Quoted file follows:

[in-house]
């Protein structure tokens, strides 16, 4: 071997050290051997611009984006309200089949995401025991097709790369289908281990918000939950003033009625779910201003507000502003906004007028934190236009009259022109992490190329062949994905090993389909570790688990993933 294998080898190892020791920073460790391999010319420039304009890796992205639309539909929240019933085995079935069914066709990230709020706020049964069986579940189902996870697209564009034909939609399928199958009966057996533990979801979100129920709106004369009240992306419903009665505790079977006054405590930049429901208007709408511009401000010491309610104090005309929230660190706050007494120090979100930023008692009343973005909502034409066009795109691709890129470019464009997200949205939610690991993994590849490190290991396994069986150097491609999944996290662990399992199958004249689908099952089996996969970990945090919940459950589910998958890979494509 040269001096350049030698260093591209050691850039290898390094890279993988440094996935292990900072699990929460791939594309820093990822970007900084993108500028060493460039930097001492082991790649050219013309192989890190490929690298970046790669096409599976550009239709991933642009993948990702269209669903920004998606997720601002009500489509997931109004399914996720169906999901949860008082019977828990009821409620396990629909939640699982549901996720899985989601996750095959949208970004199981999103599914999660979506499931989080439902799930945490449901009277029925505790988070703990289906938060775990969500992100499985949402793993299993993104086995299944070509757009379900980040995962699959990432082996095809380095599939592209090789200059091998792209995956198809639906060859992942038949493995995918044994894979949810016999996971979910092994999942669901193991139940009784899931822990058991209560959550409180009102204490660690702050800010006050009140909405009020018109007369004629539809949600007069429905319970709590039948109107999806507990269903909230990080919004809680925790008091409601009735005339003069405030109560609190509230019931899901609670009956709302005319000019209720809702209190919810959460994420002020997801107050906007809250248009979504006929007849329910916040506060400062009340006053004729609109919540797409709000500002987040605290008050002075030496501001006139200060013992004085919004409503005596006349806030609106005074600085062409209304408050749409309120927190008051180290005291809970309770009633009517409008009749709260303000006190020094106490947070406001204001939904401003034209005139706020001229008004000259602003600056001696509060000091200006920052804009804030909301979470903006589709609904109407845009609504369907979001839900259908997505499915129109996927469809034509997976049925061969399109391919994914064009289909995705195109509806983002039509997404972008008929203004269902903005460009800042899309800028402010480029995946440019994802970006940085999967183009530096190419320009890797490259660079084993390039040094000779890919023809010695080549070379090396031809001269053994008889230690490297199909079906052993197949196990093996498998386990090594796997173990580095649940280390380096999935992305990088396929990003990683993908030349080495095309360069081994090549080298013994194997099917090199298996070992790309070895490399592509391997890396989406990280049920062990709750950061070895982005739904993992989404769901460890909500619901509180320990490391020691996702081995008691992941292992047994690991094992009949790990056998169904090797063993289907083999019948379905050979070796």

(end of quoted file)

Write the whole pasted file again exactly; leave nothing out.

[in-house]
């Protein structure tokens, strides 16, 4: 071997050290051997611009984006309200089949995401025991097709790369289908281990918000939950003033009625779910201003507000502003906004007028934190236009009259022109992490190329062949994905090993389909570790688990993933 294998080898190892020791920073460790391999010319420039304009890796992205639309539909929240019933085995079935069914066709990230709020706020049964069986579940189902996870697209564009034909939609399928199958009966057996533990979801979100129920709106004369009240992306419903009665505790079977006054405590930049429901208007709408511009401000010491309610104090005309929230660190706050007494120090979100930023008692009343973005909502034409066009795109691709890129470019464009997200949205939610690991993994590849490190290991396994069986150097491609999944996290662990399992199958004249689908099952089996996969970990945090919940459950589910998958890979494509 040269001096350049030698260093591209050691850039290898390094890279993988440094996935292990900072699990929460791939594309820093990822970007900084993108500028060493460039930097001492082991790649050219013309192989890190490929690298970046790669096409599976550009239709991933642009993948990702269209669903920004998606997720601002009500489509997931109004399914996720169906999901949860008082019977828990009821409620396990629909939640699982549901996720899985989601996750095959949208970004199981999103599914999660979506499931989080439902799930945490449901009277029925505790988070703990289906938060775990969500992100499985949402793993299993993104086995299944070509757009379900980040995962699959990432082996095809380095599939592209090789200059091998792209995956198809639906060859992942038949493995995918044994894979949810016999996971979910092994999942669901193991139940009784899931822990058991209560959550409180009102204490660690702050800010006050009140909405009020018109007369004629539809949600007069429905319970709590039948109107999806507990269903909230990080919004809680925790008091409601009735005339003069405030109560609190509230019931899901609670009956709302005319000019209720809702209190919810959460994420002020997801107050906007809250248009979504006929007849329910916040506060400062009340006053004729609109919540797409709000500002987040605290008050002075030496501001006139200060013992004085919004409503005596006349806030609106005074600085062409209304408050749409309120927190008051180290005291809970309770009633009517409008009749709260303000006190020094106490947070406001204001939904401003034209005139706020001229008004000259602003600056001696509060000091200006920052804009804030909301979470903006589709609904109407845009609504369907979001839900259908997505499915129109996927469809034509997976049925061969399109391919994914064009289909995705195109509806983002039509997404972008008929203004269902903005460009800042899309800028402010480029995946440019994802970006940085999967183009530096190419320009890797490259660079084993390039040094000779890919023809010695080549070379090396031809001269053994008889230690490297199909079906052993197949196990093996498998386990090594796997173990580095649940280390380096999935992305990088396929990003990683993908030349080495095309360069081994090549080298013994194997099917090199298996070992790309070895490399592509391997890396989406990280049920062990709750950061070895982005739904993992989404769901460890909500619901509180320990490391020691996702081995008691992941292992047994690991094992009949790990056998169904090797063993289907083999019948379905050979070796």